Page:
Monday, May 29, 2006

"Net Neutrality" Lining Up As Battle Between Old Economy (AT&T, etc,) and New (Google, Microsoft, etc.)

The matter of the maintenance of "Net Neutriality" is growing to massive proportions in the online world. On May 26th, the US house passed legislation that should keep the flow of online information unfettered by price gouging.

The basic objective is to make sure that the free flow of data remains just that -- free. There's legislation presented and backed by a set of large, old economy telecommunications firms, and led by AT&T, such that faster connection speeds would require payment of a fee. It's believed that this cost is large enough to essentially divide the Internet into "haves and have nots" and hamper the ability of small web-based companies (like mine) to grow. Indeed, the simple application of a charge of any size splits the Internet into two economies. It's for that reason -- to start -- that any user fee proposal should be rejected.

Look, we're not talking about an Internet tax; this is a way for the Old Economy companies to make money. The AT&T's of the world are upset that the small firms like Vonage and Skype are able to undercut their business by offering free long distance service using your computer and their phone lines (!) through the Internet, thus reducing the need for the services offered Old Economy firms.

The Old Economy firms are threatened by the continuation of a process that started almost 20 years ago: the constant and inexorable decrease in market value that they have suffered since the mid-80s. A chain of events started when the Federal Government forced the then-powerful AT&T to share its cable lines with other long distance providers. Ever since that point, the "Baby Bells" have been trying to slow the rate of decrease in market share and in any way.

Now, the only proof I have of this is rather powerful. In 1988 I was to be hired as part of a consulting team led by The San Francisco Consulting Group. I was to constuct a System Dynamics model of the US long distance telephone industry. That team was to determine how the market for long distance service was changing and how the client -- GTE -- should respond to this change. In other words, how they should achieve "a soft landing" as their market share decreased. The schematic I created for the model was formed to have a pattern of numerical behavior such that each long distance company was losing market share as new players arrived on the scene.

That was before the emergence of the Internet, which didn't become a major factor in how we communicate until 1995. But after that year, the number of Internet-equipped computers increased dramatically, as did the number of Internet-based services and companies. In 10 years, we've went from dial up to DSL to Broadband, and the one constant in this process has been the use of phone lines used by companies like AT&T.

Ever hungry for new forms of revenue generation, the firms that provide Broadband service -- and standard telephone service -- saw a way to cut off competition from the "Vonages" of the World: force them to pay for faster Internet speeds.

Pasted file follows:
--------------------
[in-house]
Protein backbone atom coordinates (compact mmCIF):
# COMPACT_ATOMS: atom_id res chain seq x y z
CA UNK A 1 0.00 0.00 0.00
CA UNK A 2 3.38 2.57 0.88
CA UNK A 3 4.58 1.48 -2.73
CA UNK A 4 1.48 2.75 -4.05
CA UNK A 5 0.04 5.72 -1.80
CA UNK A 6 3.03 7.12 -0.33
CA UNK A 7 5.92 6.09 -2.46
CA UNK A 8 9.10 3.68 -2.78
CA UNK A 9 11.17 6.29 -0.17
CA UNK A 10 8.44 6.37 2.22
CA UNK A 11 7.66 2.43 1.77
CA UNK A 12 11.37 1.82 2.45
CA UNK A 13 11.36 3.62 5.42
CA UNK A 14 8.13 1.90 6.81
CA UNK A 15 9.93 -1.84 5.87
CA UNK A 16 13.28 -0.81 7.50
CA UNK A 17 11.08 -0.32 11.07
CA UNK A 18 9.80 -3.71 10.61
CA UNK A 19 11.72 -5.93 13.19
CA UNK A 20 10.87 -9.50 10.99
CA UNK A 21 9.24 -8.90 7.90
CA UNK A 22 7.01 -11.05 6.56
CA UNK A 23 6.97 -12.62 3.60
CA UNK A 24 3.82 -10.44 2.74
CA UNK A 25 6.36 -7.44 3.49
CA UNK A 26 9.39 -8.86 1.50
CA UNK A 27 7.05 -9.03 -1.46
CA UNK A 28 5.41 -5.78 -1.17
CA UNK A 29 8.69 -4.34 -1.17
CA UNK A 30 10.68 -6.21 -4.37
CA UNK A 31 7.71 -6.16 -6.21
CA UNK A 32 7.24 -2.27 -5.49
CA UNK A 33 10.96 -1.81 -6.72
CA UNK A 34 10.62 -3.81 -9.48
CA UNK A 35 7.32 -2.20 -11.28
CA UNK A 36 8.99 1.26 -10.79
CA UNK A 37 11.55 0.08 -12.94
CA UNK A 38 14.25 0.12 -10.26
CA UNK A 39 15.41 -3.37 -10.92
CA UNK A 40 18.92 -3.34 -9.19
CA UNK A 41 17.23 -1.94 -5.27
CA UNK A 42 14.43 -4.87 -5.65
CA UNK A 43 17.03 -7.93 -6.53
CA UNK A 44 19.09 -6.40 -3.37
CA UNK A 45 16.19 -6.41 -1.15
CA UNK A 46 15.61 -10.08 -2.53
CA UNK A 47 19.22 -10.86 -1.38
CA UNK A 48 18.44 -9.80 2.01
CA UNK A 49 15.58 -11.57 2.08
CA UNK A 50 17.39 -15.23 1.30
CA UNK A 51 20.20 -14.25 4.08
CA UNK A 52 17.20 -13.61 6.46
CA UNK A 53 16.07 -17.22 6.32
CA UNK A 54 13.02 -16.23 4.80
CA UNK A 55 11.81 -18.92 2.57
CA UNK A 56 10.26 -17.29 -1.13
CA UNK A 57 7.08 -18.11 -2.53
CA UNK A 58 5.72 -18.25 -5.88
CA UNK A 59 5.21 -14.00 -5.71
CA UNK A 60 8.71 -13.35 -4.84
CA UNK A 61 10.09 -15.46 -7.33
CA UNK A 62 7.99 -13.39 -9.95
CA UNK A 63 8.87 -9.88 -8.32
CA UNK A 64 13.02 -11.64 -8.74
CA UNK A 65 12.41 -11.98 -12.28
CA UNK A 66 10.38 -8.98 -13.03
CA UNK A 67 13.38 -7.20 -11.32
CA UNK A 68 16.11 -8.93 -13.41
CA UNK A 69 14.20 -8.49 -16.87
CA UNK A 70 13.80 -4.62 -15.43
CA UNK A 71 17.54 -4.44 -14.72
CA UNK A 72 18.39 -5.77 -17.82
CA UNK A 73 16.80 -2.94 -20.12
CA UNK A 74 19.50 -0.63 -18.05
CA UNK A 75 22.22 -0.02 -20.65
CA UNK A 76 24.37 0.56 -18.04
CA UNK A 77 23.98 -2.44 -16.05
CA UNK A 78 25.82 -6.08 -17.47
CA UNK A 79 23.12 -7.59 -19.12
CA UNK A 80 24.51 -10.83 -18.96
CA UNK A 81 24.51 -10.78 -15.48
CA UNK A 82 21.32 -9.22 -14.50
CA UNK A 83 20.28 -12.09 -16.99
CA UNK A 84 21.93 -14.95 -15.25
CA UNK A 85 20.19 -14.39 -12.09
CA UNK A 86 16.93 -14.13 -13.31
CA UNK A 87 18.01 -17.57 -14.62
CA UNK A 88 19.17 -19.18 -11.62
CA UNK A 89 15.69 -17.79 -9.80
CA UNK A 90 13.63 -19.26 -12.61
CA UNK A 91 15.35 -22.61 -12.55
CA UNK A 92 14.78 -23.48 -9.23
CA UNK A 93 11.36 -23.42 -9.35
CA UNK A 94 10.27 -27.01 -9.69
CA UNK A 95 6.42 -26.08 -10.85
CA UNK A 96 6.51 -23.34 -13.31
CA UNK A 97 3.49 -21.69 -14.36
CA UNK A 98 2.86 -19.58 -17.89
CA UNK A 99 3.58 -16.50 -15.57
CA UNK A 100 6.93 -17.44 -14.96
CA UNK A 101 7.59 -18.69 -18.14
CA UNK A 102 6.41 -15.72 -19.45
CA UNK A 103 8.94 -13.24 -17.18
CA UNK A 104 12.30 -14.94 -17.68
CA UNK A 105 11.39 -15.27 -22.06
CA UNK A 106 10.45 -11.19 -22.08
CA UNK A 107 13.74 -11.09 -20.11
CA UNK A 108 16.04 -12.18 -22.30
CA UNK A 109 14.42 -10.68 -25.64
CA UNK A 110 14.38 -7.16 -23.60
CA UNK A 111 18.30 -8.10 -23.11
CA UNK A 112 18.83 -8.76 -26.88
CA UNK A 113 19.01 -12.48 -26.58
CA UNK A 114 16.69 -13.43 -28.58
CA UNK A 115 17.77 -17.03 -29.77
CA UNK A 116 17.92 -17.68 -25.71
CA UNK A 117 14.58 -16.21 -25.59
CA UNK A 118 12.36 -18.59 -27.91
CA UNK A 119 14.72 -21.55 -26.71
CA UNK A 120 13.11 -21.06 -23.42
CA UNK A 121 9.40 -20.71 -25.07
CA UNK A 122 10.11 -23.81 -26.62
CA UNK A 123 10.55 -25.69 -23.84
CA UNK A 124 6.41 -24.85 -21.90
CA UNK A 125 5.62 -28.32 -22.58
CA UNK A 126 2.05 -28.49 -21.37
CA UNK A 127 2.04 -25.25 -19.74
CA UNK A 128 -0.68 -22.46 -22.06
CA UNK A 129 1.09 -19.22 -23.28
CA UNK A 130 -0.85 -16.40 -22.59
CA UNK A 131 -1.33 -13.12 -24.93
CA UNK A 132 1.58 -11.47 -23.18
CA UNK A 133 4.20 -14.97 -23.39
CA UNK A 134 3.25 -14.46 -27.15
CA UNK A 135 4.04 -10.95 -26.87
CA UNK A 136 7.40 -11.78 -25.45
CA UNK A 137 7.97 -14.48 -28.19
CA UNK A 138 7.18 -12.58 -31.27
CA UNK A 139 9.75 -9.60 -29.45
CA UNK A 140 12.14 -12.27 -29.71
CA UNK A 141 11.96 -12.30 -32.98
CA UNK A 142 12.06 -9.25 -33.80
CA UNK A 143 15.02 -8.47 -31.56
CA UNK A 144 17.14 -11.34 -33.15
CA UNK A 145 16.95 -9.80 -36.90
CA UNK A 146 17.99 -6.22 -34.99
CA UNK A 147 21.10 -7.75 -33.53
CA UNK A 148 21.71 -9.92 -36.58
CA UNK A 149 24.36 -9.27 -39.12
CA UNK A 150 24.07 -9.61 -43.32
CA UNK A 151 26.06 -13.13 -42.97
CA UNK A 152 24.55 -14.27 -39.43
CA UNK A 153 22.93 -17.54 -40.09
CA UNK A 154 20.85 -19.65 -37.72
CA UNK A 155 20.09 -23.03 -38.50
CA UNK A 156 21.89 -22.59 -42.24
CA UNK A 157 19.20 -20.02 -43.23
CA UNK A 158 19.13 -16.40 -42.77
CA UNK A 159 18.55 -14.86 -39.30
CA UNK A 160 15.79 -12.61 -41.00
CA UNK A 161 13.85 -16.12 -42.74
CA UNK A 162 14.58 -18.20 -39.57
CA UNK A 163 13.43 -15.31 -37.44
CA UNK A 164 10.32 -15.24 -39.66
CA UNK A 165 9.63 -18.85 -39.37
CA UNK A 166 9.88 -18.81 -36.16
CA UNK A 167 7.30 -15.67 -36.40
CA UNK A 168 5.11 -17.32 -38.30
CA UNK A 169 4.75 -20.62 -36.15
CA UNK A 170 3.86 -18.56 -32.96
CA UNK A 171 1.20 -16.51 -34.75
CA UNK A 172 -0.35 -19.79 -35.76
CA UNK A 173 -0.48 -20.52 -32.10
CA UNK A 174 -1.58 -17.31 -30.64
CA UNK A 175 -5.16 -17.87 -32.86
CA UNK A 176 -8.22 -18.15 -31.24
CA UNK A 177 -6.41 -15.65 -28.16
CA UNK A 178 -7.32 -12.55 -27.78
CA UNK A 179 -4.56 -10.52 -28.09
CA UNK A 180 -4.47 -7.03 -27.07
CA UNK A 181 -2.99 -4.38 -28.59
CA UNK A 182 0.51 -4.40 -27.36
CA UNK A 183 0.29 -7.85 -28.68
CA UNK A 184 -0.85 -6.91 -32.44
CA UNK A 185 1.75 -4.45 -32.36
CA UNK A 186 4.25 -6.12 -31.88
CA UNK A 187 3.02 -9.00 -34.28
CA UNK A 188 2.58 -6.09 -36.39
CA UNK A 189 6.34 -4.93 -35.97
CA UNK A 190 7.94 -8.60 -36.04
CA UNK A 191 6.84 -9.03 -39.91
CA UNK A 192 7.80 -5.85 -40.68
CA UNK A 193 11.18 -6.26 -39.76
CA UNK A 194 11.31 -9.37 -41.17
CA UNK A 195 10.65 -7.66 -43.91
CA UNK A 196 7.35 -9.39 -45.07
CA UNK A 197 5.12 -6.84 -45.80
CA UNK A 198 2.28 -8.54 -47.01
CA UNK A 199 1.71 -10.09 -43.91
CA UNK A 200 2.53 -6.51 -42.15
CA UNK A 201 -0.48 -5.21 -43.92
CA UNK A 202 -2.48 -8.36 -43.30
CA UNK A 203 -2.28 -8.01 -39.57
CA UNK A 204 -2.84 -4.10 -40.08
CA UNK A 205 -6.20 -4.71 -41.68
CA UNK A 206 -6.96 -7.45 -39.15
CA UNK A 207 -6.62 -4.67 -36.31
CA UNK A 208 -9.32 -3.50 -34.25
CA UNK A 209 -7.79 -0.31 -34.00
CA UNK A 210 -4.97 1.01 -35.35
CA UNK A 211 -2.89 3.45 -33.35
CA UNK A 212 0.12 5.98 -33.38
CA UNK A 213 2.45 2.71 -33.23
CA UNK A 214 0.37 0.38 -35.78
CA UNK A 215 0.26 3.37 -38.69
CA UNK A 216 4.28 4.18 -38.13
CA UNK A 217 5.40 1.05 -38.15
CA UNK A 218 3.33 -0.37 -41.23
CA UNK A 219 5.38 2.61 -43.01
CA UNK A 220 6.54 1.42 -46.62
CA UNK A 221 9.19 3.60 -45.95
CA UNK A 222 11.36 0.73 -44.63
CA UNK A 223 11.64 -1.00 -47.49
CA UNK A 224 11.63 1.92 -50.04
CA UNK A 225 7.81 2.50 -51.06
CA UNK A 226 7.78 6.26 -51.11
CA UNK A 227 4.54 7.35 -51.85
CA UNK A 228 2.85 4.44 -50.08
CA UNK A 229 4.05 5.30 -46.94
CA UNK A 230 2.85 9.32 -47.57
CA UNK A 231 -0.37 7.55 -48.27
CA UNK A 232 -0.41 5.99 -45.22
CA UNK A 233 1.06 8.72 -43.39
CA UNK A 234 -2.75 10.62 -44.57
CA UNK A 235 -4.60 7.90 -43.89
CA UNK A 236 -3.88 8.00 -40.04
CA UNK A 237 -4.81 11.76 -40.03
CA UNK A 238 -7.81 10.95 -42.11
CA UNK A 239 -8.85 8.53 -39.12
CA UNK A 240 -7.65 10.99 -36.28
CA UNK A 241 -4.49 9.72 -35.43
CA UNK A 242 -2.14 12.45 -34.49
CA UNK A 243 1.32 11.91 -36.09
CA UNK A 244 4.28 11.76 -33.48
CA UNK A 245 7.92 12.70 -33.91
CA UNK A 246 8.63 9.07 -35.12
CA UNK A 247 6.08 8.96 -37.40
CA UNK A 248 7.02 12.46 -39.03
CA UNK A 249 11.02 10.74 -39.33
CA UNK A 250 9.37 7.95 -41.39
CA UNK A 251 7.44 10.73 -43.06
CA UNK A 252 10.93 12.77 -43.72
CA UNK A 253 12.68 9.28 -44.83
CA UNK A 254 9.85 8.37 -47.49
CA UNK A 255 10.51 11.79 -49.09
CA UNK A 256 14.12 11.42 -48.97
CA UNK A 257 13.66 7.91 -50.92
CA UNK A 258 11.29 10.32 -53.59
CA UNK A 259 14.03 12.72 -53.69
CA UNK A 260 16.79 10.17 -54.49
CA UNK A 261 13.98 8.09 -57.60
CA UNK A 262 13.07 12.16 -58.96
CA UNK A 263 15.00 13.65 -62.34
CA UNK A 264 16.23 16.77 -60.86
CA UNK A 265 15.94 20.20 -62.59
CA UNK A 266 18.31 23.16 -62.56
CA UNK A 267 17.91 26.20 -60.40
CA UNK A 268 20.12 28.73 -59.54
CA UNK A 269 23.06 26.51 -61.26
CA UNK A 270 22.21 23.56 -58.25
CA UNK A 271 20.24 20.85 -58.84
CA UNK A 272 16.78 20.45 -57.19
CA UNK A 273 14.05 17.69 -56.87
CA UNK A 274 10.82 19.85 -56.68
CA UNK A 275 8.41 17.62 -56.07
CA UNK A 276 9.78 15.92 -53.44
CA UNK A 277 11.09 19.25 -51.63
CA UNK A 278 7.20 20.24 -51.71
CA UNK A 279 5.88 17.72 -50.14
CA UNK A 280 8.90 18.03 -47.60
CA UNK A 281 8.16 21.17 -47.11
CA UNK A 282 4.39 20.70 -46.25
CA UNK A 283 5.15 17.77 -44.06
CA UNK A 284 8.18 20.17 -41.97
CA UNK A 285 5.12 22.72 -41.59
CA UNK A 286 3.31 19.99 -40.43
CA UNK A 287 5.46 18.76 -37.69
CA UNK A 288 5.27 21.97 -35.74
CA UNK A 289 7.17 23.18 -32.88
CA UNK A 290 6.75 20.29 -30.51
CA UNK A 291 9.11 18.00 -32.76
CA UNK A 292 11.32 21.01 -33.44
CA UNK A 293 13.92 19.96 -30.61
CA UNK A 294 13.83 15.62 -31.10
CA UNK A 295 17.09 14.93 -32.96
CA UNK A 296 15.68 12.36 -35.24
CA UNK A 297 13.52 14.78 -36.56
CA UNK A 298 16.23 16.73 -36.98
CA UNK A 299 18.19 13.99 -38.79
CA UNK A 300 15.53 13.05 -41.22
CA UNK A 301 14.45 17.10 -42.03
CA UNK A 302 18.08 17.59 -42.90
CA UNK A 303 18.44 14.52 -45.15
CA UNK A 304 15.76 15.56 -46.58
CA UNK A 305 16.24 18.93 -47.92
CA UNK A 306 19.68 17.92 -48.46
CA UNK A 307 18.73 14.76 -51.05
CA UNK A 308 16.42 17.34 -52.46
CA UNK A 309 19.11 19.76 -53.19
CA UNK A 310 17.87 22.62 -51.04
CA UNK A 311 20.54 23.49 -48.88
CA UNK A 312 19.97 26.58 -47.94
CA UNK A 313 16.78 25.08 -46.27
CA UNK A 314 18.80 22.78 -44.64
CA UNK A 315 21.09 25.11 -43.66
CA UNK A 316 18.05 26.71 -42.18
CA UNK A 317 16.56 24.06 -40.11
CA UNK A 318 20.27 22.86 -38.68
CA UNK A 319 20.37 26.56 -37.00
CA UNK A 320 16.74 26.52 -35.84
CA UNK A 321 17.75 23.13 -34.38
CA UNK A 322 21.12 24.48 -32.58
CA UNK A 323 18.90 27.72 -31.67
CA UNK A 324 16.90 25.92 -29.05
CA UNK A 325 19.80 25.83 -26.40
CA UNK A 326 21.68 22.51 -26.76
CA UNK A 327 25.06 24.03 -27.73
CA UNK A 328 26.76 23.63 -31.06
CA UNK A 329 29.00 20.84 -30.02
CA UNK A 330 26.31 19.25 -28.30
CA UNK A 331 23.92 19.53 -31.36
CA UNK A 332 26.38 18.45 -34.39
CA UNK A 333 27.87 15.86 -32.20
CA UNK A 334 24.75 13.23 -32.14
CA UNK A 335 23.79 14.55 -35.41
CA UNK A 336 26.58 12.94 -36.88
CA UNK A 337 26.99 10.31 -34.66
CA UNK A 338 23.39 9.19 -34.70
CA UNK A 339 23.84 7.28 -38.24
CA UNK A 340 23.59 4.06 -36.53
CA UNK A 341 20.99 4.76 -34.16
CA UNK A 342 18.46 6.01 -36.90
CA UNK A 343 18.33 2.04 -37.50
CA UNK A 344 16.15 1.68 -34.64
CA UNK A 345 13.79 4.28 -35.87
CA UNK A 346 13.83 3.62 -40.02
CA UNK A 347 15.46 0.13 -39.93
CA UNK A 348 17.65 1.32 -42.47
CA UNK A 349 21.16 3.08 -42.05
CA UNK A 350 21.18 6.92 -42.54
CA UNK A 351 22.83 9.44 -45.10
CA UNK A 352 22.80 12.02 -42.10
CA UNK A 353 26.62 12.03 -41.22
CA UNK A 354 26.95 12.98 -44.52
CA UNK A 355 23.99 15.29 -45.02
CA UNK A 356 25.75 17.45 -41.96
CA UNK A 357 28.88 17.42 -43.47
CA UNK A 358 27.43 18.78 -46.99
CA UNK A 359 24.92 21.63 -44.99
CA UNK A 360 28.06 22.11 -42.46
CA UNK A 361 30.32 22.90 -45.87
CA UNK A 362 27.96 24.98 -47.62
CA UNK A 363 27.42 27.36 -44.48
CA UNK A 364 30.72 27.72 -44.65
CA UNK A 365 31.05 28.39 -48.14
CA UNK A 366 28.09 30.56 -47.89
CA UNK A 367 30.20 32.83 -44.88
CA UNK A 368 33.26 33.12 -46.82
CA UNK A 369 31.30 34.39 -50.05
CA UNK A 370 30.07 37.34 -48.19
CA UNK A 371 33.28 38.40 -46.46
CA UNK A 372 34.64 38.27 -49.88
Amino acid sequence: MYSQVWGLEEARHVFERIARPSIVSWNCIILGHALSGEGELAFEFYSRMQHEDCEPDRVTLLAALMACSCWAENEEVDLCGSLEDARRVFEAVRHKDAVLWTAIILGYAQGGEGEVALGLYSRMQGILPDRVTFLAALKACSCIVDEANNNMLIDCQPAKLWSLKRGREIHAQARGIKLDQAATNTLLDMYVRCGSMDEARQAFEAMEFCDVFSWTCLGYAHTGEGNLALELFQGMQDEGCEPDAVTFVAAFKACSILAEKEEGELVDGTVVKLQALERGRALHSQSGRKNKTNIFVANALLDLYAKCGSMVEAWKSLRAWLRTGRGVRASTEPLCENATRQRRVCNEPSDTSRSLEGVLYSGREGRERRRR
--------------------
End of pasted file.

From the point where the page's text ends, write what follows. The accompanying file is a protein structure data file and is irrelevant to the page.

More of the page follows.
In this, they found the perfect driver to increase revenues and at the same time hamper the growth of the Global Economy. It's easier now than even before in our history for a small business to have a global reach using the World Wide Web. The cost barrier to entry for many is close to zero if one knows how to find the free services needed.

But from the perspective of thee AT&T's of the World, their revenue gain would be unescapable; absent a way of hacking the system, billions of users would have to pay them for faster access, thus introducing a new barrier to entry for small companies in the Global market.

As I think about it, such a move isn't even good for the AT&T's of the World.


Hackers and Viruses.

The incorporation of such a fee -- an economic tax -- would invite the anger of geeks everywhere. And when geeks get angry, they don't pick fights, they change systems. AT&T would be the target of every geek hacker in the World. Eventually -- I believe -- there would be a set of gates or holes that would eventually hamper the collection of fees for faster access. But I give this process ten years to unfold and another five to render the fee system useless. Meanwhile, the World's economy would stuffer from the delayed birth of the next Vonage, Google, or Sports Business Simulations.

Thank god Congress made the right step toward net netrality.

"Oilers Rap" - An Example of The Worldwide Spread Of Afro-American Culture

This fan was captured on camera "freestyling" -- coming up with rap lyrics on que without notes -- after an Edmonton Oliers NHL Hockey playoff game. His girlfriend provides the "beat box."

Now, if I told you this happened, you might assume the people were black and American. You'd be wrong.

You might think they were wearing "hip hop" clothing. Wrong again. (They're well dressed.)

Marketers should take note of this video, because it's a shining example not just of the Worldwide spread of African American culture, but of how the music tastes of young people have changed. Think about it. The guy rapping in this video probably practices this daily. It's not bad.

Here's the video I call "Oilers Rap."